While I am troubled by the "Christian" foundation of scouting, and the common sponsorship of churches, I have no doubt that scouting has done many things very positive for many boys. Royal Robbins makes a very clear point of that in his autobiography.
A shame that it has this part of it that seems intolerant to me.
Further information: Scouting in popular culture, List of Scouts, and List of Eagle Scouts (Boy Scouts of America)
Scouting and Boy Scouts are well-known throughout American culture. The term "Boy Scout" is used to generally describe someone who is earnest and honest, or who helps others cheerfully; it can also be used as a pejorative term for someone deemed to be overly idealistic.
Prominent Americans in diverse walks of life, from moviemaker Steven Spielberg (who helped launch a merit badge in cinematography) to adventurer Steve Fossett to politicians, were BSA members as youths. Over two-thirds of all astronauts have had some type of involvement in Scouting, and eleven of the twelve men to walk on the Moon were Scouts, including Eagle Scouts Neil Armstrong and Charlie Duke. The pinewood derby—a wood car racing event for Cub Scouts—has been declared "a celebrated rite of spring" and was named part of "America's 100 Best" by Reader's Digest.
President Gerald Ford said, "I can say without hesitation, because of Scouting principles, I know I was a better athlete, I was a better naval officer, I was a better Congressman, and I was a better prepared President."
Norman Rockwell's Beyond the Easel
Famed American illustrator Norman Rockwell's works were closely associated with the Boy Scouts of America for much of the 20th century.:43 Beginning in 1913, Rockwell began illustrating covers of Boys' Life, the magazine for BSA youth. He also drew the organization's annual calendar illustrations between 1925 and 1976.:89
In 1969, as a tribute to Norman Rockwell's 75th birthday, officials of Brown & Bigelow and the Boy Scouts of America asked Rockwell to pose in Beyond the Easel for a calendar illustration. As part of the U.S. Bicentennial celebrations in 1976, Rockwell's Scouting paintings toured the nation and were viewed by 280,000 people.:155 In 2008, a twelve-city U.S. tour of Rockwell's works was scheduled.
Alvin Townley wrote in Legacy of Honor about the large positive impact of Eagle Scouts in America. Townley cited such examples as how Scouts, especially Eagle Scouts, were disproportionately represented among Hurricane Katrina's volunteer relief workers; just as they are disproportionately represented among members of the United States Senate.:152 Governor Rick Perry of Texas is an Eagle Scout who defended BSA policies and restrictions against ACLU criticisms in his book, On My Honor: Why the American Values of the Boy Scouts Are Worth Fighting For.
Mark Mays, CEO of Clear Channel Communications, told a magazine interviewer in May 2008 that, "Particularly in the very impactful ages of youth 11 to 14 years old, when they can really go astray and you're taking the time to spend with them and focus on cultural core values like reverent, trustworthy, loyal, and helpful —all of those different things ... Scouting has a huge positive impact on boys and their lives, and that in turn positively impacts our communities and society as a whole."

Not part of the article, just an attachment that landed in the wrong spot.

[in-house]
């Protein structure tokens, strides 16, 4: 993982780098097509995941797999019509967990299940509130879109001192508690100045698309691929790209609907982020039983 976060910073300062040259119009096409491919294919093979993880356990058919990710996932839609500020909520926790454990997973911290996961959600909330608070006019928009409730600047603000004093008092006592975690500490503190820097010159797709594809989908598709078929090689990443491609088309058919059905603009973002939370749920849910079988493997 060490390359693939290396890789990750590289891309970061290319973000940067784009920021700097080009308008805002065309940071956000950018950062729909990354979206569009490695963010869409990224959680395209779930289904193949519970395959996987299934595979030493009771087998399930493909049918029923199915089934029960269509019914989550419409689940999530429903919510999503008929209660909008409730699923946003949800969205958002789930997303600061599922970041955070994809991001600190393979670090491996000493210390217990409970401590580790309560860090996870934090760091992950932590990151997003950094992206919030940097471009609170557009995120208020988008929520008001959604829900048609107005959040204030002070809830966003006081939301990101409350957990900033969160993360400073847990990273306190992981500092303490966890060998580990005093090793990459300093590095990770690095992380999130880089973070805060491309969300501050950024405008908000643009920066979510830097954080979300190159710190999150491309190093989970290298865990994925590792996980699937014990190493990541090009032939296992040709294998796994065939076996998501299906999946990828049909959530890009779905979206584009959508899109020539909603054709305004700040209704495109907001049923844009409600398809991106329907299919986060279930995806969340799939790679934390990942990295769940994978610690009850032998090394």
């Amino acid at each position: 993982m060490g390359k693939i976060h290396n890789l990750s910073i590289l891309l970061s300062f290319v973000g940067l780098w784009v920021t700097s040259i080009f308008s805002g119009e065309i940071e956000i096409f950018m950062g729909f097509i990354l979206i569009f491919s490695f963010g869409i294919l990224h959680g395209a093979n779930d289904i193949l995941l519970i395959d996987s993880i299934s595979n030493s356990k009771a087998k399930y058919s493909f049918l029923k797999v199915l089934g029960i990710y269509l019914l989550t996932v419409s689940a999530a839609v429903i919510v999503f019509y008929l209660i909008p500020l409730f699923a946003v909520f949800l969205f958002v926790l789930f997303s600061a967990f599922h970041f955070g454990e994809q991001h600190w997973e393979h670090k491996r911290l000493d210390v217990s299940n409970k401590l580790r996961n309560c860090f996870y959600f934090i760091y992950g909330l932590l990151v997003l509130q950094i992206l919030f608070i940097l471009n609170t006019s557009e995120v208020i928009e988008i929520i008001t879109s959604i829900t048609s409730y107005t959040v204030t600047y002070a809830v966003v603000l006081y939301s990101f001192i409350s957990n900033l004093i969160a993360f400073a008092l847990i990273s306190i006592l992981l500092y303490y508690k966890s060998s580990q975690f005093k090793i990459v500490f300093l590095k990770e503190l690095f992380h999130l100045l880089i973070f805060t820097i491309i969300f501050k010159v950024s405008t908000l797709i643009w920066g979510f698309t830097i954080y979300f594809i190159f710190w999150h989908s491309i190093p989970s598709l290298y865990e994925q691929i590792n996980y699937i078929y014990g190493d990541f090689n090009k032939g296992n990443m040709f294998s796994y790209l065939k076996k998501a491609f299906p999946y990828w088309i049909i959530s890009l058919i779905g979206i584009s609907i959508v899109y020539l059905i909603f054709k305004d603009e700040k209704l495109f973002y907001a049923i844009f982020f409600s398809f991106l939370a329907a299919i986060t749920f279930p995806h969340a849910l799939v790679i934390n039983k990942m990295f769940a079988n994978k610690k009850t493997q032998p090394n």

Mayor of New York City and business tycoon Michael Bloomberg, said that the BSA's Scout Law required of all Boy Scouts—a Scout is trustworthy, loyal, helpful, friendly, courteous, kind, obedient, cheerful, thrifty, brave, clean, and reverent—are "all the American values ... Americans have quaintly simplistic ways and direct ways of phrasing things ... I think it's one of the great strengths of this country.":116
Peter Applebome, an editor of The New York Times, wrote in 2003 of his experience as an adult participating with his son in Scouting activities, "I feel lucky to have had this unexpected vehicle to share my son's youth, to shape it, and to be shaped by it as well." He concluded that, although Scouting is viewed by some as old-fashioned, "Scouting's core values ... are wonderful building blocks for a movement and a life. Scouting's genuinely egalitarian goals and instincts are more important now than they've ever been. It's one of the only things that kids do that's genuinely cooperative, not competitive.":319–320
At the turn of the 20th century, Halloween had turned into a night of vandalism, with destruction of property and cruelty to animals and people. Around 1912, the BSA, Boys Clubs and other neighborhood organizations came together to encourage a safe celebration that would end the destruction that had become so common on this night.
The Boy Scouts of America are quite particular about how and when the Scout uniforms and insignia may be used in film and other portrayals; and for that reason, most films and television productions made in the U.S. utilize "ersatz" Scouting organizations. Examples of this include the "Order of the Straight Arrow", portrayed in the King of the Hill cartoon series, and the "Indian Guides" depicted in the 1995 Chevy Chase film, Man of the House. A notable exception to this policy is the final scene of The Sopranos television show, where Tony Soprano sits down to dinner in a restaurant. At another table, several Cub Scouts, in full uniform, are seated.